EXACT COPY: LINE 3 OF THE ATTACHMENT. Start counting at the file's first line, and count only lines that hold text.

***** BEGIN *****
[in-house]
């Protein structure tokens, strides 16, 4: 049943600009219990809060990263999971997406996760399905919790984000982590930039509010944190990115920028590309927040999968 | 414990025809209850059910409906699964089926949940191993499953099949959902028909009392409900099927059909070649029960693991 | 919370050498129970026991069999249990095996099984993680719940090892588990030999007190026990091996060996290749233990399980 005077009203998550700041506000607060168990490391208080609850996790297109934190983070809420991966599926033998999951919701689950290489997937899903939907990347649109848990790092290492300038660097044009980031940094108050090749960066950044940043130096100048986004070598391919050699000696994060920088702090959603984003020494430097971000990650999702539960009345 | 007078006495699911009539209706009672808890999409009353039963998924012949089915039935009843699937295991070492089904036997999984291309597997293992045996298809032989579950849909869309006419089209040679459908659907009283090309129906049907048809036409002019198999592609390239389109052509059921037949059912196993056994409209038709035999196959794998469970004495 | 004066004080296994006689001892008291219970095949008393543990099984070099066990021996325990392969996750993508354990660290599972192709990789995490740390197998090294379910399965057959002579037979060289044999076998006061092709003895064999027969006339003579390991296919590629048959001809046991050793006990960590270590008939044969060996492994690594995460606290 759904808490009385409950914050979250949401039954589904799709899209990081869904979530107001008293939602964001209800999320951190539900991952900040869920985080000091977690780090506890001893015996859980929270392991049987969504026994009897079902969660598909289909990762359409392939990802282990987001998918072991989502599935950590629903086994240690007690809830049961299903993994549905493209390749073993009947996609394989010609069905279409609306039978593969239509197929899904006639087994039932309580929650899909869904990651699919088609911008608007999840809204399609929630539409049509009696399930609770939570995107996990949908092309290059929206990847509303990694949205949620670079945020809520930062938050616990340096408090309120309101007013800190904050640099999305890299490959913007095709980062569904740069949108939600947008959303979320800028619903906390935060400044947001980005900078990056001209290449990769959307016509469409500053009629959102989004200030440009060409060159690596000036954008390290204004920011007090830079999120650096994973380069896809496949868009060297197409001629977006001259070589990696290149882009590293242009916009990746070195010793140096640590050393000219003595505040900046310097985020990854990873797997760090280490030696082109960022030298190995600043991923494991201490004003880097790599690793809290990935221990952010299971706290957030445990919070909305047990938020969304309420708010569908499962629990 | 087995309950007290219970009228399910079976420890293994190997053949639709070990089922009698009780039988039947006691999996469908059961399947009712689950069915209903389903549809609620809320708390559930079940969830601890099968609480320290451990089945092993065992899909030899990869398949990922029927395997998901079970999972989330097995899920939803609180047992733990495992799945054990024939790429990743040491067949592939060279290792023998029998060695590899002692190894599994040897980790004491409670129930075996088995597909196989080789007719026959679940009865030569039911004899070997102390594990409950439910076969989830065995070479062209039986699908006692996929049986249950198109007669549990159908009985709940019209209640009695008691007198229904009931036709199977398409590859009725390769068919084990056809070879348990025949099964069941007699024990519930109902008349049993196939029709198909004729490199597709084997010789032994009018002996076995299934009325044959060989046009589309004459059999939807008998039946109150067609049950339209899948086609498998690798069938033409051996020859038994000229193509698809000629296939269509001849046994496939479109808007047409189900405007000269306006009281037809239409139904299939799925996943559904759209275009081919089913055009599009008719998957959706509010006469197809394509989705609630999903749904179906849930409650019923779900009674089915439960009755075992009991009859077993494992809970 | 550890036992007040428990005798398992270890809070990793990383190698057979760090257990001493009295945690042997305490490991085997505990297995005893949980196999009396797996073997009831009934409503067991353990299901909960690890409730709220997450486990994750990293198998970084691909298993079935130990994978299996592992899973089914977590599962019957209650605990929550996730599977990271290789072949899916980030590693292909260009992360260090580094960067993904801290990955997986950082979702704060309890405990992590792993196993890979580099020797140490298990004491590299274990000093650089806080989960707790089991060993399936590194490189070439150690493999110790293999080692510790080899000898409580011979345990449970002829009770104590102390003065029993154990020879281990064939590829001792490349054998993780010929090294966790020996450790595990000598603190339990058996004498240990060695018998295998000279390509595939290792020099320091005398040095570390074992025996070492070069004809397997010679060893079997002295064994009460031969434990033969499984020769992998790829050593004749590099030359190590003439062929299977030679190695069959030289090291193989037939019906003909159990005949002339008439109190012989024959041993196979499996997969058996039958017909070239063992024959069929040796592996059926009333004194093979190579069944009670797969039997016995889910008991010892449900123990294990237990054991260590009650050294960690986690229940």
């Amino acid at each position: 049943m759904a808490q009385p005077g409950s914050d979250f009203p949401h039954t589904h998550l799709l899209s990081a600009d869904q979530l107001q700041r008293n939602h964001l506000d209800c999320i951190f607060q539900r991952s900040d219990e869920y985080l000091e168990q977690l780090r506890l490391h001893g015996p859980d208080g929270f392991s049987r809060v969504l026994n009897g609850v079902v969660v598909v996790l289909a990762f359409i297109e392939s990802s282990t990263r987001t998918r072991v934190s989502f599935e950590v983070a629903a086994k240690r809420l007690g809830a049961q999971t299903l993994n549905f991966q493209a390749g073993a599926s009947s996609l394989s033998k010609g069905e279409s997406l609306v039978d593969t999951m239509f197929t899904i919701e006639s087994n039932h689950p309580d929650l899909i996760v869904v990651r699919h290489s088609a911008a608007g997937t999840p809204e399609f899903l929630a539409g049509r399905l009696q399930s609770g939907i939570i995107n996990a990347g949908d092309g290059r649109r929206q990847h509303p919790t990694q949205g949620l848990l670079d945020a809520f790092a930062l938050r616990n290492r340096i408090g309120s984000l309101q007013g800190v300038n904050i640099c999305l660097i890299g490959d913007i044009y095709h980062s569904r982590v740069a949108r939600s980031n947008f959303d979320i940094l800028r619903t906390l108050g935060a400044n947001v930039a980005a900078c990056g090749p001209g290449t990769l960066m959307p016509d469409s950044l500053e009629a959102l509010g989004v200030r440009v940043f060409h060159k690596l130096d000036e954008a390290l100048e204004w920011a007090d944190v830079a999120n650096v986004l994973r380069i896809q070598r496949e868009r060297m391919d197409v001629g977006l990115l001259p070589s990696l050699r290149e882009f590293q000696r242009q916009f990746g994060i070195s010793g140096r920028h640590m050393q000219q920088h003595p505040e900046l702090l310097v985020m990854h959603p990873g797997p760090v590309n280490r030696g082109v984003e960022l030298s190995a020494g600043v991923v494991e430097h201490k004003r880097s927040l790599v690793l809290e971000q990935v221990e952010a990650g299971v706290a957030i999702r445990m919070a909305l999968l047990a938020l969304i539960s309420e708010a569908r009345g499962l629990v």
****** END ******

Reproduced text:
């Amino acid at each position: 049943m759904a808490q009385p005077g409950s914050d979250f009203p949401h039954t589904h998550l799709l899209s990081a600009d869904q979530l107001q700041r008293n939602h964001l506000d209800c999320i951190f607060q539900r991952s900040d219990e869920y985080l000091e168990q977690l780090r506890l490391h001893g015996p859980d208080g929270f392991s049987r809060v969504l026994n009897g609850v079902v969660v598909v996790l289909a990762f359409i297109e392939s990802s282990t990263r987001t998918r072991v934190s989502f599935e950590v983070a629903a086994k240690r809420l007690g809830a049961q999971t299903l993994n549905f991966q493209a390749g073993a599926s009947s996609l394989s033998k010609g069905e279409s997406l609306v039978d593969t999951m239509f197929t899904i919701e006639s087994n039932h689950p309580d929650l899909i996760v869904v990651r699919h290489s088609a911008a608007g997937t999840p809204e399609f899903l929630a539409g049509r399905l009696q399930s609770g939907i939570i995107n996990a990347g949908d092309g290059r649109r929206q990847h509303p919790t990694q949205g949620l848990l670079d945020a809520f790092a930062l938050r616990n290492r340096i408090g309120s984000l309101q007013g800190v300038n904050i640099c999305l660097i890299g490959d913007i044009y095709h980062s569904r982590v740069a949108r939600s980031n947008f959303d979320i940094l800028r619903t906390l108050g935060a400044n947001v930039a980005a900078c990056g090749p001209g290449t990769l960066m959307p016509d469409s950044l500053e009629a959102l509010g989004v200030r440009v940043f060409h060159k690596l130096d000036e954008a390290l100048e204004w920011a007090d944190v830079a999120n650096v986004l994973r380069i896809q070598r496949e868009r060297m391919d197409v001629g977006l990115l001259p070589s990696l050699r290149e882009f590293q000696r242009q916009f990746g994060i070195s010793g140096r920028h640590m050393q000219q920088h003595p505040e900046l702090l310097v985020m990854h959603p990873g797997p760090v590309n280490r030696g082109v984003e960022l030298s190995a020494g600043v991923v494991e430097h201490k004003r880097s927040l790599v690793l809290e971000q990935v221990e952010a990650g299971v706290a957030i999702r445990m919070a909305l999968l047990a938020l969304i539960s309420e708010a569908r009345g499962l629990v």